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Perpetually Persistent: Richard Williams and His Vision

Back in 1980, the animator Joe Oriolo (producer of the TV Felix the Cat cartoons and subsequent owner of the character) vented to historian Will Friedwald about how he lost the option to produce Raggedy Ann & Andy: A Musical Adventure to Richard Williams a few years earlier.

Said Oriolo:

“The budget was [$1.75 million] when they gave it to me, Oriolo Films. After Williams got done it cost four million bucks! The guy is the biggest phony, and the picture stinks! The worst garbage. You see, Dick Williams can’t animate. He’ll lock himself in a room, take the drawings that were animated and go over them. He ruined that picture. The picture wasn’t worth fifty thousand. You see, Dick Williams can’t animate. He’ll lock himself in a room, take the drawings that were animated and go over them. He ruined that picture.”

… Among other things…  Oriolo’s own track record in television doesn’t convince me his version of Raggedy Ann would have been any better (or more watchable) than Williams’s, but Oriolo’s skepticism (to put it mildly) of Williams’s craft does echo a lot of what is said, implied, and dissected in Kevin Schreck’s documentary Persistence of Vision.

A bite-sized bastardization of the events chronicled: Richard Williams began work on The Cobbler and the Thief, his magnum opus of a feature film, in London. For what ended up being a grand total of 24 years the production inched along, solely financed by his studio’s commercial work. (The aforementioned Raggedy Ann, the one flop of Williams’s everyone remembers, is never mentioned in the documentary; Schreck tells me it’d have been too tangential to include it and that his interviewees didn’t work on it.)

Along the way he brought in legendary animators from Hollywood’s Golden Age to mentor those who would go onto be the next crop of star animators. This was to be the greatest animated film of all-time with the most powerful animators behind it – so it would seem.

Williams’s pet project finally got the break it deserved after he received universal praise for his animation direction on Who Framed Roger Rabbit. Warner Bros. agreed to finance the production of Thief, but Williams failed to deliver the film on time. Warner Bros., within their full legal rights, decided to collect the completion insurance, placing the ownership of the film in the hands of the Completion Bond Company. After nursing it for more than two decades, Williams no longer owned the film – and he refuses to speak on record about it to this day.

The bond company overhauled the film that wouldn’t go away, sanitizing most of Williams’s original intentions and gangbanging out a travesty of 1990s animated feature clichés. Dumped into theaters as Arabian Knight, it predictably bombed and that was that.

Williams, now 80 years old, is the eldest of a group I’d term as an Unholy Quartet of animated filmmakers, followed chronologically by Don Bluth, Ralph Bakshi, and John Kricfalusi.  In each case, delusions of heroic fantasy cloud their histories, with legions whining how the overlord never got the opportunity he deserved and was shafted by others who let him down – when in actuality, any sane person’s examination should conclude that while they may have gone through the time-honored Hollywood wringer, the fact that they’re responsible for their own misfortunes more than any executive or shylock is incontrovertible.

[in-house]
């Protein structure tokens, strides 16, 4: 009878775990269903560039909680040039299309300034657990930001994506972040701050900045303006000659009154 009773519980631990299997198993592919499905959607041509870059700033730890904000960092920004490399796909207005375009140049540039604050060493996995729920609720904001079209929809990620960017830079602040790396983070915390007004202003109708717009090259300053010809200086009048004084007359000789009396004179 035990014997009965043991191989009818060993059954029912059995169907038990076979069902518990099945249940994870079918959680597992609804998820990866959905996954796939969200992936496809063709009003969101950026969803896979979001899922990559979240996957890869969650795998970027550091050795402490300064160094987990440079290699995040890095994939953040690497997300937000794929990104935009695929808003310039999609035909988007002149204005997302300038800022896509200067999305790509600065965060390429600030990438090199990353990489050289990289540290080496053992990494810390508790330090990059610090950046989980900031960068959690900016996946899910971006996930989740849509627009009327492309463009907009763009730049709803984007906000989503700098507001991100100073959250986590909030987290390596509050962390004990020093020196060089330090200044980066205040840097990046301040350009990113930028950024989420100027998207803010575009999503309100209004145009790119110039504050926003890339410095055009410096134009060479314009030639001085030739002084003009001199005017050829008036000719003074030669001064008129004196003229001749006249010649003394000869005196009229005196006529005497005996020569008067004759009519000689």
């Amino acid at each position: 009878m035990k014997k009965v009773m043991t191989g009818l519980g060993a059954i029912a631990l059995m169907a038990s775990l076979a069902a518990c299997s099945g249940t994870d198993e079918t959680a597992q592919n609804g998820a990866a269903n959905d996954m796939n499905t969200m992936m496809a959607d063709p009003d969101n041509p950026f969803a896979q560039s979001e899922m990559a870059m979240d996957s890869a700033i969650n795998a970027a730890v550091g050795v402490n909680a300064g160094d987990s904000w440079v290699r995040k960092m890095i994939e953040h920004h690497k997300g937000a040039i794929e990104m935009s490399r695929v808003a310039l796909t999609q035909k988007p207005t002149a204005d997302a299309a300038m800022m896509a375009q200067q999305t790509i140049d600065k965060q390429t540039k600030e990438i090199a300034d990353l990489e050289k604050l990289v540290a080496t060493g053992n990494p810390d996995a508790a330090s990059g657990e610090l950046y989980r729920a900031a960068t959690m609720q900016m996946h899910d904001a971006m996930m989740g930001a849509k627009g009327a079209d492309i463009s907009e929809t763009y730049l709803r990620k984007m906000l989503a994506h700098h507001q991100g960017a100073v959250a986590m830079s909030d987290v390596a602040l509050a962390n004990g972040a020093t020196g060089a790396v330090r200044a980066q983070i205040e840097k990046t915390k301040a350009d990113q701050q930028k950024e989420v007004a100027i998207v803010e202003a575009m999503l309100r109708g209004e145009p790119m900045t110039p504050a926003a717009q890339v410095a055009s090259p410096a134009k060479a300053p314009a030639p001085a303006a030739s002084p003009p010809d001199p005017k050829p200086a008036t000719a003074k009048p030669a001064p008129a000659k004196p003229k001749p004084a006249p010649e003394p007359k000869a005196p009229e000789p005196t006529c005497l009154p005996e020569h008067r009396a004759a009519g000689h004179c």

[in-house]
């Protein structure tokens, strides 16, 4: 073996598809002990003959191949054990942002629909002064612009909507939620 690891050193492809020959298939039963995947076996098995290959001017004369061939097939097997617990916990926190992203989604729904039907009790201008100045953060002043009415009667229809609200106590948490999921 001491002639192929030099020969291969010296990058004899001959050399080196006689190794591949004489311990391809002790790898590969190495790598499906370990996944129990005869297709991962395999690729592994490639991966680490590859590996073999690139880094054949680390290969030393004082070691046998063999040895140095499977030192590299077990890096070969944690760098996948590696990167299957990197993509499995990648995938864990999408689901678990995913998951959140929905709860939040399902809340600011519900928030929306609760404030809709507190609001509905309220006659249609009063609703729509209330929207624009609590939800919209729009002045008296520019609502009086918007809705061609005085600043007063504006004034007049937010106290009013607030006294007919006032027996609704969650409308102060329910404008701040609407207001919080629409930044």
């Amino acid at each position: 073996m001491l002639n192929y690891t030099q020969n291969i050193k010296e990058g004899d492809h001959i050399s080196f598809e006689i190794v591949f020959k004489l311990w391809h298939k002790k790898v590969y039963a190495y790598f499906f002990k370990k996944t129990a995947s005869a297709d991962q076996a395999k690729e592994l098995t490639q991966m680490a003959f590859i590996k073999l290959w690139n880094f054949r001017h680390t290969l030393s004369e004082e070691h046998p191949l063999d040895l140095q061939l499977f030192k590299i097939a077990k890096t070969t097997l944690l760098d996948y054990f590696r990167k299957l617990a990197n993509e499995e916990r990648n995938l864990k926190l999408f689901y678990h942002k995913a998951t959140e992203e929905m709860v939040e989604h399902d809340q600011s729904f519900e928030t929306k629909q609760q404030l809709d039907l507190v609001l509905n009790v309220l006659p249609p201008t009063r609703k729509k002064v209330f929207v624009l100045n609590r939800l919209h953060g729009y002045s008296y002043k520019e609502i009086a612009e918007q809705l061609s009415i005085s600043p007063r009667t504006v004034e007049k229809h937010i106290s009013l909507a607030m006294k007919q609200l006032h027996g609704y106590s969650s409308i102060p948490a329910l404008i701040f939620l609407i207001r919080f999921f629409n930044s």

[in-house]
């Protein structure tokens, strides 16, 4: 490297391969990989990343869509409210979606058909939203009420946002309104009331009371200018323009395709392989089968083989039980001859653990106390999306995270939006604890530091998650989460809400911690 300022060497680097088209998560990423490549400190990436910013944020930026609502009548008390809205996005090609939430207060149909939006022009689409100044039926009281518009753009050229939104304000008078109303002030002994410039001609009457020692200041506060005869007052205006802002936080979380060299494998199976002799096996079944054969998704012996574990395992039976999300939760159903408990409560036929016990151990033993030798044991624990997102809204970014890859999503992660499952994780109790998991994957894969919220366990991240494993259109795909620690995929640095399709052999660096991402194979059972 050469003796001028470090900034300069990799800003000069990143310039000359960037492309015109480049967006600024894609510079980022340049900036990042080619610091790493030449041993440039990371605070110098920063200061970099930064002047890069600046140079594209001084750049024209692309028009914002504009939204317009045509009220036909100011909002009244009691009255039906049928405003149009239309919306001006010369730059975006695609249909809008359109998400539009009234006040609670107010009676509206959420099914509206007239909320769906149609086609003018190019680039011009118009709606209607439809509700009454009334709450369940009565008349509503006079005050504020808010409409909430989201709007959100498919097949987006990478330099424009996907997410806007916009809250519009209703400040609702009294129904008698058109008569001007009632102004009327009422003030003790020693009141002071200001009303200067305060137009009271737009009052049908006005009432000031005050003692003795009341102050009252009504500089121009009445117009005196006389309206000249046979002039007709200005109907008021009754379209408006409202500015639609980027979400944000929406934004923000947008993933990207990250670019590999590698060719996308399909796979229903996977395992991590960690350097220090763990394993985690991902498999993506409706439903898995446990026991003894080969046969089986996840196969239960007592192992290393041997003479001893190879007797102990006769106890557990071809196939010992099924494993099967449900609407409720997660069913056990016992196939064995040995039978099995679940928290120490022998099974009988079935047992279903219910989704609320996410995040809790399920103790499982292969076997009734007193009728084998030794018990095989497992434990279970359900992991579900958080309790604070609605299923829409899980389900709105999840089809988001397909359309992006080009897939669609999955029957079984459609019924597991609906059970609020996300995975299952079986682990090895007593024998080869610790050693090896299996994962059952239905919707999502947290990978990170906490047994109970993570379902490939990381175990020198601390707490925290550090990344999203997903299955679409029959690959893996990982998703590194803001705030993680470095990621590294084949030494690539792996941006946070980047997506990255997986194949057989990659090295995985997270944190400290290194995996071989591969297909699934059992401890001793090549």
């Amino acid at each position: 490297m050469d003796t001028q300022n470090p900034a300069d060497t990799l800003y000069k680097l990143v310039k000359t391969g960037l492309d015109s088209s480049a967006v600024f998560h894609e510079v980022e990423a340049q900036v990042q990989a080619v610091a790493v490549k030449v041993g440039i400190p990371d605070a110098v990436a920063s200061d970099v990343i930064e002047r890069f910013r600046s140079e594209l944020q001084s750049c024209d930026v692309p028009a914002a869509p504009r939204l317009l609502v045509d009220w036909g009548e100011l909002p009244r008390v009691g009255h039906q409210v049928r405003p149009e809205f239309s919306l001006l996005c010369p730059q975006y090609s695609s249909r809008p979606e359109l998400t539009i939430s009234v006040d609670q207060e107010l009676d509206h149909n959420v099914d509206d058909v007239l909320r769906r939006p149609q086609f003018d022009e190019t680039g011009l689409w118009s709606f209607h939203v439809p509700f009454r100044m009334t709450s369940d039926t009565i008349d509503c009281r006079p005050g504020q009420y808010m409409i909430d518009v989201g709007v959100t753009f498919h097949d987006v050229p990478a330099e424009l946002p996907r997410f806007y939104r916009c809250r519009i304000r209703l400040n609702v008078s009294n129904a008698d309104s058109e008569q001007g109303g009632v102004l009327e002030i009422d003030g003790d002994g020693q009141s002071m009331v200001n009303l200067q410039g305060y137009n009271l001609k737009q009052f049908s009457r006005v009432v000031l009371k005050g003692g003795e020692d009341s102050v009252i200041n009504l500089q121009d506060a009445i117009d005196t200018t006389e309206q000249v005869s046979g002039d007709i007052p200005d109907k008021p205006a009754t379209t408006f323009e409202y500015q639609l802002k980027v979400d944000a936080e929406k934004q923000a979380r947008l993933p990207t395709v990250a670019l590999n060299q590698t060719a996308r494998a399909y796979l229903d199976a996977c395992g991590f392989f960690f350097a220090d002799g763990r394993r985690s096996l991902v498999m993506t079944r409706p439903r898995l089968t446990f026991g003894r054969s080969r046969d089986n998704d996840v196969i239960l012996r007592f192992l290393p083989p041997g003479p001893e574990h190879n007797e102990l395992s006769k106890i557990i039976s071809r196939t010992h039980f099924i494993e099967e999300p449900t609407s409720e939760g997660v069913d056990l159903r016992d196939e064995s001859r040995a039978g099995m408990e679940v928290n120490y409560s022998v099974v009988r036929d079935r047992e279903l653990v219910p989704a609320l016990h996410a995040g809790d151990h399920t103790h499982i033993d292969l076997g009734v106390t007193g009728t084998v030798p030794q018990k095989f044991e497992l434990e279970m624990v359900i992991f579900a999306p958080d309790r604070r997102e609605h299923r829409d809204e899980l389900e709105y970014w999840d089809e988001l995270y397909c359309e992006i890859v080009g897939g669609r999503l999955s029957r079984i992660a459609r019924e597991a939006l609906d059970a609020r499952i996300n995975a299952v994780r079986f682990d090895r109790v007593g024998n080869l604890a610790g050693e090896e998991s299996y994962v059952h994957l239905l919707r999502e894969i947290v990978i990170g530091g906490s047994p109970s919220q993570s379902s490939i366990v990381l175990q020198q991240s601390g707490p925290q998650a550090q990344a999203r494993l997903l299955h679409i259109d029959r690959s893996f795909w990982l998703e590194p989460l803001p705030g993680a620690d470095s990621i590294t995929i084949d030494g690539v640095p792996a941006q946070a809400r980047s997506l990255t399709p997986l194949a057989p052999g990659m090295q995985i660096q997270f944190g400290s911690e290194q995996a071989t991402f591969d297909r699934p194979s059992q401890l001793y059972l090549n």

Take one tidbit Schreck presents in his documentary in a casual, almost to the point of perverse, manner: Williams was still creating storyboards for Thief when Warner Bros. was financing the film, and only as a contractual obligation.

That means the film was not even completely written after being in production for twenty years. In this regard, Williams parallels Kricfalusi most closely, both of them directors in love with the process of eternal refinement and educating their crews rather than actually getting something done.

I can’t voice much praise for the “Recobbled” cut Garrett Gilchrist created to restore as much of Williams’s original vision as possible, but I would have to say that I’d unquestionably rather have seen Williams’s version completed than what the Bond Company wrought.

And unlike the rest of that Quartet, Williams ultimately channeled his energy and lifetime of work in the realm of animation education into something positive: the essential Animator’s Survival Kit. It’s a required text for anyone with even the slightest interest in the medium, but I would recommend it as “advanced reading” rather than the “beginners’ course” it’s always touted as by various animation schools.

As far as Kevin Schreck’s documentary goes, there’s ultimately nothing to slight against it. There’s of course a million other little anecdotes that went untold, which is a given with any historic work, but it ultimately does not give the viewer the impression that there’s more to the story than what was presented, and certainly does not feel empty due to Williams’s lack of involvement.

I’m fairly certain it will never get exposure beyond the festival circuit; being inherently visual, it utilizes extensive footage of copyrighted works from various entities – any distributor would view it as poison. Schreck tours with it often, so if it comes to your area, and if you care about animation, you should see it. A book on the fascinating and frenetic world of Richard Williams will one day be written, but until then, this’ll give you more than a gleam of insight into it.

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